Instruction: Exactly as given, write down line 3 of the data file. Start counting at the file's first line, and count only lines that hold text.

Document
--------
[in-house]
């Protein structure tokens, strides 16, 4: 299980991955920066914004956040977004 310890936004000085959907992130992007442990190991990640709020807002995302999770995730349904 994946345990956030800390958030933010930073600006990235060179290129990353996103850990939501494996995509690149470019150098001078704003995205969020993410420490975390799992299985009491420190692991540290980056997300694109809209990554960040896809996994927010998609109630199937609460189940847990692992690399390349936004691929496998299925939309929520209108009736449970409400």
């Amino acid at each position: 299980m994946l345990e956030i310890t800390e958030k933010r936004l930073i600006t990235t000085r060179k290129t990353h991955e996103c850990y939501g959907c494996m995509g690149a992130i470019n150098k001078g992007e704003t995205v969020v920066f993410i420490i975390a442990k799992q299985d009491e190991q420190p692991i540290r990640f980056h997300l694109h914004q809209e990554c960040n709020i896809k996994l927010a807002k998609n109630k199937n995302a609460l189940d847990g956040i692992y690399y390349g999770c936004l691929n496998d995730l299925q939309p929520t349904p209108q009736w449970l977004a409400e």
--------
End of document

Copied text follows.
């Amino acid at each position: 299980m994946l345990e956030i310890t800390e958030k933010r936004l930073i600006t990235t000085r060179k290129t990353h991955e996103c850990y939501g959907c494996m995509g690149a992130i470019n150098k001078g992007e704003t995205v969020v920066f993410i420490i975390a442990k799992q299985d009491e190991q420190p692991i540290r990640f980056h997300l694109h914004q809209e990554c960040n709020i896809k996994l927010a807002k998609n109630k199937n995302a609460l189940d847990g956040i692992y690399y390349g999770c936004l691929n496998d995730l299925q939309p929520t349904p209108q009736w449970l977004a409400e």